The Pulse

The ‘Unfinished War’ Against Sri Lanka’s Tamils

A new report details torture and sexual abuses in Sri Lanka — in the post-war period.

The ‘Unfinished War’ Against Sri Lanka’s Tamils
Credit: Flickr/ MEAphotogallery

The International Truth and Justice Project – Sri Lanka (ITJP) releases a new report today. The report, “A Still Unfinished War: Sri Lanka’s Survivors of Torture and Sexual Violence 2009 – 2015,” is the product of extensive research and builds upon the organization’s past work. Importantly, it includes abuses which have occurred since Maithripala Sirisena was elected president in early January, when he unseated two-term incumbent Mahinda Rajapaksa.

ITJP has documented 180 cases and includes numerous quotations from survivors, the vast majority of whom are ethnic Tamils. In addition to documenting torture, sexual violence, arbitrary detention and more, ITJP also identifies perpetrators and includes dozens of known torture sites in Sri Lanka.

This is a well-written, timely document which underscores the grave and comprehensive challenges that ethnic Tamils continue to face in post-war Sri Lanka. The detailed accounts of torture and rape are difficult to read, but – aside from the horrific violations recounted – what really stands out is the comprehensive, wide-ranging and pernicious nature of Sri Lanka’s state security apparatus, which continues to operate with impunity. In addition to documenting tragic human rights violations, the evidence produced by ITJP reveals that the country’s state security apparatus does not seem to have changed its ways since Sirisena assumed the presidency.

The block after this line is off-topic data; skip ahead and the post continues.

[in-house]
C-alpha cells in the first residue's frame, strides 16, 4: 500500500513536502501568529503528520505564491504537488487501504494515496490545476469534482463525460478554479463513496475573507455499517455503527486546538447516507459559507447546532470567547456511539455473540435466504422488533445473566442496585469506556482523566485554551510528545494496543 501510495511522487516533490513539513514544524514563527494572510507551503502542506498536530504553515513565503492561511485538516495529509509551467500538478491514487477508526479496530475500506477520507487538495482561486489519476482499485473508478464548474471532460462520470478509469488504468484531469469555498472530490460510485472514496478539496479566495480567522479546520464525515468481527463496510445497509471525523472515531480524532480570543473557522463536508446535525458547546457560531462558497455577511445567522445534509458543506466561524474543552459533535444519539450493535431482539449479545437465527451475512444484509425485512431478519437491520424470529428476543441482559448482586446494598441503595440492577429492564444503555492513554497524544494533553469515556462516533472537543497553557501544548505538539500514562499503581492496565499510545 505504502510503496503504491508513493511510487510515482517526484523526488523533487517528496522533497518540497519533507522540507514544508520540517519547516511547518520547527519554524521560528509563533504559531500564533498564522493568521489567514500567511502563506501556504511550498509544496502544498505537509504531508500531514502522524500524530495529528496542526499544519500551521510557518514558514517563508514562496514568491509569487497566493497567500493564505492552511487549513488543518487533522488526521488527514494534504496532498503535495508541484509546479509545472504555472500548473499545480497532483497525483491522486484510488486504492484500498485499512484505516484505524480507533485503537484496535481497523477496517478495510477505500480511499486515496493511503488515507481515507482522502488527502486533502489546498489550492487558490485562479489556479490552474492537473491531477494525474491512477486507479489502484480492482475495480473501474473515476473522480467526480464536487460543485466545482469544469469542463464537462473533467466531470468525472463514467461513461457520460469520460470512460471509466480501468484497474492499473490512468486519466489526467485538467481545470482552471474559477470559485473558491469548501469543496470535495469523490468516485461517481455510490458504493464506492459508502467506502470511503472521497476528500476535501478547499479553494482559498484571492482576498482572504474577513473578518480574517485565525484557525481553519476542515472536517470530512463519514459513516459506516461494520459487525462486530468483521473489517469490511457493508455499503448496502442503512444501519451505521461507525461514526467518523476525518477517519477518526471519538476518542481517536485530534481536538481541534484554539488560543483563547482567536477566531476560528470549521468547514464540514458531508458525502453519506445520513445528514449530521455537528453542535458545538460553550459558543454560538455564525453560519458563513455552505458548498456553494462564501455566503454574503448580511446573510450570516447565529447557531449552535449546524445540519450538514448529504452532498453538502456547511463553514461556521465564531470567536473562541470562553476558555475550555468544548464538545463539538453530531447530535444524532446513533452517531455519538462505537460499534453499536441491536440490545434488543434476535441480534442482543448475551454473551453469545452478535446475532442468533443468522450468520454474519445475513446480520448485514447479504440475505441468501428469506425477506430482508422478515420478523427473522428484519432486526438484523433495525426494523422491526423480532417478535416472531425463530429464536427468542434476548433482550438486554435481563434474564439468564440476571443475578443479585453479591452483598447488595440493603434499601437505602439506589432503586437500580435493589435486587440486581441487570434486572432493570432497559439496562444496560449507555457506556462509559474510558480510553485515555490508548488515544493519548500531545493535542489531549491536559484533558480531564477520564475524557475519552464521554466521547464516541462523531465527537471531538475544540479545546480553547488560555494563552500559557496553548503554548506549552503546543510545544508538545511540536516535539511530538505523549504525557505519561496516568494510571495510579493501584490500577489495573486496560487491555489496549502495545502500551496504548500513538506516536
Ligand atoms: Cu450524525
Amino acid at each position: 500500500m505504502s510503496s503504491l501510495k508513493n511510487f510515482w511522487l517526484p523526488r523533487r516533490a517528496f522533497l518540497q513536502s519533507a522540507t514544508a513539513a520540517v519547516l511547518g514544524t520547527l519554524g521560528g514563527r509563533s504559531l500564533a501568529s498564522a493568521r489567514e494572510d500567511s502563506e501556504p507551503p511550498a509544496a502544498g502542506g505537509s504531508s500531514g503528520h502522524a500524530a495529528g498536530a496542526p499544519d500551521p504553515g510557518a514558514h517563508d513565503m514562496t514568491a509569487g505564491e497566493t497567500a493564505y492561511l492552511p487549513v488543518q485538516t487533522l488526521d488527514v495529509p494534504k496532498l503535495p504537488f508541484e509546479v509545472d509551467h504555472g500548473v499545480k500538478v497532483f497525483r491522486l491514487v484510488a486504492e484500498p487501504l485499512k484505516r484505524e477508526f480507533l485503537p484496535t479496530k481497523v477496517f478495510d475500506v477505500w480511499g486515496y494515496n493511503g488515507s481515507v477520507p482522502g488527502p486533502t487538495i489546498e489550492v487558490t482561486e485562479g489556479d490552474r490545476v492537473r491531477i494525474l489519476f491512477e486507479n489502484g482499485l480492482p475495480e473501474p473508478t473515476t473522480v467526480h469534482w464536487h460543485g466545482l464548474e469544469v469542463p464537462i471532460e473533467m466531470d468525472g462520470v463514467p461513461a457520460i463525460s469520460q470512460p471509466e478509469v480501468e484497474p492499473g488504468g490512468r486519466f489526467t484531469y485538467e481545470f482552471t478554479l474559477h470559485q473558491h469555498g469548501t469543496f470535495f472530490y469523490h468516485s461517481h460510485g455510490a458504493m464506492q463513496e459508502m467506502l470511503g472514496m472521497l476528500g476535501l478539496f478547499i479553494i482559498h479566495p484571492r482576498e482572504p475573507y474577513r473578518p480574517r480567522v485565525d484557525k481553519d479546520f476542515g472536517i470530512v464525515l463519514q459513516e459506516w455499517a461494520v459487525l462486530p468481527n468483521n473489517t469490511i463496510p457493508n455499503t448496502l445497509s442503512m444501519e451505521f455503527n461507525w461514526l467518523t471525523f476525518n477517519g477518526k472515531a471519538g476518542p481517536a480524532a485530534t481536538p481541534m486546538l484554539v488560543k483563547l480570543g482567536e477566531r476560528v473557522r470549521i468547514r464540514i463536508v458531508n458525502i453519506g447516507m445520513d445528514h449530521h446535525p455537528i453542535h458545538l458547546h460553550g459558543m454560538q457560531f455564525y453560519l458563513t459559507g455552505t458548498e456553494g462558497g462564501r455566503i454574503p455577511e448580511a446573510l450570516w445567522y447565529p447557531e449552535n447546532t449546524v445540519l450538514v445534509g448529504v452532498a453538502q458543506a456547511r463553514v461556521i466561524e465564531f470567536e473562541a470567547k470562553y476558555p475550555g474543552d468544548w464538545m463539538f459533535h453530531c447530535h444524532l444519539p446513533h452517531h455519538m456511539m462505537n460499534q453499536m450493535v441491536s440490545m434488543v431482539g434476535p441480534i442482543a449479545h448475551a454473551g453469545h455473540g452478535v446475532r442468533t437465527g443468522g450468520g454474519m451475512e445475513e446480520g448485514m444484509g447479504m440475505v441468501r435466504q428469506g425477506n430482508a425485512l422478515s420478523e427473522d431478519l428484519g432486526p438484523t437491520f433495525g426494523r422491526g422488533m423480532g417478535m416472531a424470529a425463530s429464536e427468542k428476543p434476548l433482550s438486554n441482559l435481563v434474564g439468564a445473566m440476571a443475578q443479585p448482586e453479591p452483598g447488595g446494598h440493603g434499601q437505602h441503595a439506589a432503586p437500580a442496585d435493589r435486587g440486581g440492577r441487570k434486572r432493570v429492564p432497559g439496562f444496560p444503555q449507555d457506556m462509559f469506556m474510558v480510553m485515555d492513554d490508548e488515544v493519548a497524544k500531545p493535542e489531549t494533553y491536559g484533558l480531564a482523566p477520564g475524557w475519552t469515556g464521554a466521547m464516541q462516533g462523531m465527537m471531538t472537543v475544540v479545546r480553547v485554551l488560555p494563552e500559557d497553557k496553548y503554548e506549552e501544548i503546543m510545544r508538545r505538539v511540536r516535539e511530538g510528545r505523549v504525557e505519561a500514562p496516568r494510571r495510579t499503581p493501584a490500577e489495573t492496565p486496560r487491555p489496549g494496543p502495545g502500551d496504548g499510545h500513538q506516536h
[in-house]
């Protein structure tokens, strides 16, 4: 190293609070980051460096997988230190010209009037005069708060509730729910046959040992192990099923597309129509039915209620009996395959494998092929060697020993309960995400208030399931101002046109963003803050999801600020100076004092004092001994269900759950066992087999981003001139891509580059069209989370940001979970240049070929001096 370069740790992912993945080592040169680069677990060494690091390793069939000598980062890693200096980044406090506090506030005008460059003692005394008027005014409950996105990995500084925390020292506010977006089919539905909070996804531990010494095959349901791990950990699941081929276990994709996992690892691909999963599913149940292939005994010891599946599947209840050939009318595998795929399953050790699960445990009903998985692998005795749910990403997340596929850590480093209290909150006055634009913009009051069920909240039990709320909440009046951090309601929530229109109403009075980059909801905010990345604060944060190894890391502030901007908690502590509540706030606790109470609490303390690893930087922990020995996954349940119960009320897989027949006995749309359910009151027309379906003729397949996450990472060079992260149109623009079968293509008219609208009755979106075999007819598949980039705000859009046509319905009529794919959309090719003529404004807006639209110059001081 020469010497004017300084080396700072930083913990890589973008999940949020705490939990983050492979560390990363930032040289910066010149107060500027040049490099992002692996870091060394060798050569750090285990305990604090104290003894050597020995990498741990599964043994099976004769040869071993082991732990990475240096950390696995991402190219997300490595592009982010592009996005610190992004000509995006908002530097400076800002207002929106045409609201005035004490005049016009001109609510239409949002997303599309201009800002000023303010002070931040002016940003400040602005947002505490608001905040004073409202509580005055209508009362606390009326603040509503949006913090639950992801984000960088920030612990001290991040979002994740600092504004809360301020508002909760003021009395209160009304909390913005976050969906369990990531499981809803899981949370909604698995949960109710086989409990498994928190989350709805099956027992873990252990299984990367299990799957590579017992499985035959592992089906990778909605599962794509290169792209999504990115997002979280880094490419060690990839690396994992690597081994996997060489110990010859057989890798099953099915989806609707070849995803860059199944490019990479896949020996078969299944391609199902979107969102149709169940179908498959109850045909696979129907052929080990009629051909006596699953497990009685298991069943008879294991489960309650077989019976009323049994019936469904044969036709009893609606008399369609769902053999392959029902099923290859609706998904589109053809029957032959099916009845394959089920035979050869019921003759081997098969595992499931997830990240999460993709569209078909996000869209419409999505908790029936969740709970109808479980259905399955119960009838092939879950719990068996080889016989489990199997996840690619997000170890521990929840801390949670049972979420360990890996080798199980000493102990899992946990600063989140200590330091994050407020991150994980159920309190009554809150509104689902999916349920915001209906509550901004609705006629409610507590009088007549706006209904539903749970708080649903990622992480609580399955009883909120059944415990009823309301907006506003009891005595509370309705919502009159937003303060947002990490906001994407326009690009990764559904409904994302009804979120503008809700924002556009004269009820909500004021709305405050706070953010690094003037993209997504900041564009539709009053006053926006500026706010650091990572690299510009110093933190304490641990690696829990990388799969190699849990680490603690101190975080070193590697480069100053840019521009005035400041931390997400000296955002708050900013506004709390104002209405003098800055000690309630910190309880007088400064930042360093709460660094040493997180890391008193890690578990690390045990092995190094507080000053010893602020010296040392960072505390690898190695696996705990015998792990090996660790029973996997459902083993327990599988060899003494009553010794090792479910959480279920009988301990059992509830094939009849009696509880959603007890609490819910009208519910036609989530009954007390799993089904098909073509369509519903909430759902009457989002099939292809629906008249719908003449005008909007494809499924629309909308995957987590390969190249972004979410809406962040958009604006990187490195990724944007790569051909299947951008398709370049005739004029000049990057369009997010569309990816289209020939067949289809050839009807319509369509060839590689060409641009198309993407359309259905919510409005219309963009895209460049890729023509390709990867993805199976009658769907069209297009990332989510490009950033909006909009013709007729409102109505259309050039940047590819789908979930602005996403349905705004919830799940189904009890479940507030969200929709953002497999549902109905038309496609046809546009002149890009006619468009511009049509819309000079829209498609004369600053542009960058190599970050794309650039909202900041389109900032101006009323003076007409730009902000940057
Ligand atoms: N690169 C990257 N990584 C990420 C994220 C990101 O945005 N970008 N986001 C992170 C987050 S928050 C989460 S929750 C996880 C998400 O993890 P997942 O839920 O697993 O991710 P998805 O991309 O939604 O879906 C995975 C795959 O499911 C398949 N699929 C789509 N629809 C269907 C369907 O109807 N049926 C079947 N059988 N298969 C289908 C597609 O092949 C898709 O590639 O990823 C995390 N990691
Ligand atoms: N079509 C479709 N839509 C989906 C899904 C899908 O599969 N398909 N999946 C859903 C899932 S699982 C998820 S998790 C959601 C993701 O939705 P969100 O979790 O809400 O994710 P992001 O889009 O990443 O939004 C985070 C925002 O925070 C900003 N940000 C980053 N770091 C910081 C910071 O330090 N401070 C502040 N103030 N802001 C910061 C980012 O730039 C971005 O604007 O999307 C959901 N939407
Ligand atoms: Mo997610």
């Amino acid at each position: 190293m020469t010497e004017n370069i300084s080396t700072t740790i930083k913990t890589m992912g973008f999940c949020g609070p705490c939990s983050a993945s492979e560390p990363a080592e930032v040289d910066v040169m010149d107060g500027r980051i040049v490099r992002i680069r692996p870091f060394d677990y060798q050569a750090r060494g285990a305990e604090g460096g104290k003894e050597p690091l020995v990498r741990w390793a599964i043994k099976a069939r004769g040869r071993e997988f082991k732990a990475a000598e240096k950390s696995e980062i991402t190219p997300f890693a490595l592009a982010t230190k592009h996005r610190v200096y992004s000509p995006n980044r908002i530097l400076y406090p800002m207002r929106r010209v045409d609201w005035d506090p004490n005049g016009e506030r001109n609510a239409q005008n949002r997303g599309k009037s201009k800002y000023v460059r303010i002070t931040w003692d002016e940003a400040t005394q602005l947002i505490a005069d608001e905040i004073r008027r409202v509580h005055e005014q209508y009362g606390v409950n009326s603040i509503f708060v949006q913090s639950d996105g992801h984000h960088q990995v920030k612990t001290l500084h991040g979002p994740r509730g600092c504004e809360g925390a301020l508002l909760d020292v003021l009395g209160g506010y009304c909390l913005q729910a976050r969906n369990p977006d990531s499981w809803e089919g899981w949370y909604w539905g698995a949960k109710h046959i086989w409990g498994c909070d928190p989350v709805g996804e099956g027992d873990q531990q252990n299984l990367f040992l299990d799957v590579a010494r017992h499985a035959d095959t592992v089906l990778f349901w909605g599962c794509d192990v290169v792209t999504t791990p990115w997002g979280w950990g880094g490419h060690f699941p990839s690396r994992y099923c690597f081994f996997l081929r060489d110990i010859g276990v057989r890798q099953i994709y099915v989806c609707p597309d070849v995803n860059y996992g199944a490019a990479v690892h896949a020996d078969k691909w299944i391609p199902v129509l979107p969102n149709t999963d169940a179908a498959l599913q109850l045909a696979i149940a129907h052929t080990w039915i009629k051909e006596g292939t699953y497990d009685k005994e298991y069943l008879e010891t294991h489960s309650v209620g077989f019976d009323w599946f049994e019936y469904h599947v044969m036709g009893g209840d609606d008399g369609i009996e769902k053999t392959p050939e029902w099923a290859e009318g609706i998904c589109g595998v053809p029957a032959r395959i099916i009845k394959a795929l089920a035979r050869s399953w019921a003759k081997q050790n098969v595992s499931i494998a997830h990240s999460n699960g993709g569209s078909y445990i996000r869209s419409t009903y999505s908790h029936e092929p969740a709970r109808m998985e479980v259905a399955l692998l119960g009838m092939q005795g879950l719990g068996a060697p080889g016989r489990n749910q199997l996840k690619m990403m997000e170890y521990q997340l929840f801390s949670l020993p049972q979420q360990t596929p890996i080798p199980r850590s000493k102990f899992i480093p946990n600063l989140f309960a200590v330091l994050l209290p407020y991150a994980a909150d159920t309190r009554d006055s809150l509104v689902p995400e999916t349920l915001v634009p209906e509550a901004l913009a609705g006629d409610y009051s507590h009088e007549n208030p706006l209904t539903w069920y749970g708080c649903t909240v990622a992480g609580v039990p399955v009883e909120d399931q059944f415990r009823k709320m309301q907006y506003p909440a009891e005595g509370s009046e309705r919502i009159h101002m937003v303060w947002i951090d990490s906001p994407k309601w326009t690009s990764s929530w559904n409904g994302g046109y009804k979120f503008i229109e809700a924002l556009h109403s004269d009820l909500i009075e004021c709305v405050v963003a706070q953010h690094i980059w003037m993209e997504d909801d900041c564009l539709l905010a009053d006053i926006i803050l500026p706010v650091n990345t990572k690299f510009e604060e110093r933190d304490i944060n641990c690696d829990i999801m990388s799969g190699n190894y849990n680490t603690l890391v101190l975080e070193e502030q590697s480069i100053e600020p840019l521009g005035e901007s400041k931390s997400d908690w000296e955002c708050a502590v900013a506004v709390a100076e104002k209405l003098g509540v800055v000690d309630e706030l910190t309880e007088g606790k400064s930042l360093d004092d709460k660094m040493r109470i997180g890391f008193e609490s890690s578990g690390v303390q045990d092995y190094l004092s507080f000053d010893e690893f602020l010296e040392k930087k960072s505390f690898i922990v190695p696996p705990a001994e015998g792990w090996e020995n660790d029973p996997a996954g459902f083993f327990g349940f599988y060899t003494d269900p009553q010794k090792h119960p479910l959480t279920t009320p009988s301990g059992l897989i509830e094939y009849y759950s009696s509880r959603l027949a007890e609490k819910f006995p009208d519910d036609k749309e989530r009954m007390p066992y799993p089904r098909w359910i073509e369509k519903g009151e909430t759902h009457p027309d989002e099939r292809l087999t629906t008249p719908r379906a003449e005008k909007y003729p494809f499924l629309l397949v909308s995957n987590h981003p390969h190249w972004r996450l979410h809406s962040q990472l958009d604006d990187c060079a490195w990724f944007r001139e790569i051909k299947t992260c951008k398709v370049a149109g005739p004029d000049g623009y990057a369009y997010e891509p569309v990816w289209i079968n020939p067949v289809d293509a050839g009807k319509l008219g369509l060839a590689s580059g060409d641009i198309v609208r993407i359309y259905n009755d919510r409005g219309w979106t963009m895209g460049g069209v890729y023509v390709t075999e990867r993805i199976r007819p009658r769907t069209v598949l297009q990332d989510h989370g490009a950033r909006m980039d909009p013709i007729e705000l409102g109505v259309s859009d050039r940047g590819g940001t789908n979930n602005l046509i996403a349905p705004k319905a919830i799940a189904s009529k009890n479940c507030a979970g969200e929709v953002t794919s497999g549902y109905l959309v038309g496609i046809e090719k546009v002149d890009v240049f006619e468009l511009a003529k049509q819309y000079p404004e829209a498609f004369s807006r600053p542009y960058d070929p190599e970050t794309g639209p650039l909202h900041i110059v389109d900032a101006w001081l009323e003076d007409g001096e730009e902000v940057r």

With a parliamentary election set for August 17 and the forthcoming release of a long-awaited report that focuses on wartime abuses at the UN Human Rights Council’s 30th session in Geneva, the island nation is sure to receive significant international attention in the weeks ahead.

This report is a stark reminder that, irrespective of what happens during the upcoming election, many of Sri Lanka’s most pressing problems are both structural and systemic; the Sinhala-dominated state has discriminated against Tamils for decades. Moreover, six years after the conclusion of the civil war, the war-weary Tamil community’s most urgent needs remain unmet. To make matters worse, today a more subtle war still rages across the historically Tamil northern and eastern provinces. Torture, sexual violence, surveillance, continued militarization, discrimination, and intimidation all threaten the very fabric of Tamil society and culture.

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Let’s hope that those walking the corridors of power in Washington, London, Geneva and elsewhere haven’t forgotten that sustained, constructive engagement with Sri Lanka is absolutely essential. More specifically, if the international community really does want to help Sri Lanka heal the wounds of decades of war, it could start by considering a long-term strategy that acknowledges the above-mentioned institutional constraints and the concomitant ‘unfinished war’ which continues to be waged against the Tamil community. In order to begin crafting such a plan, international actors would need to deemphasize the outcome of any particular election. As this report clearly illustrates, a peaceful transfer of power in Colombo does not mean that truth, justice, accountability or reconciliation will follow inevitably. Failing to deal with the roots of Sri Lanka’s violent history ensures that the prospects of genuine peace become ever more precarious.

Taylor Dibbert is a freelance writer based in Washington, D.C. and the author of Fiesta of Sunset: The Peace Corps, Guatemala and a Search for Truth. Follow him on Twitter @taylordibbert.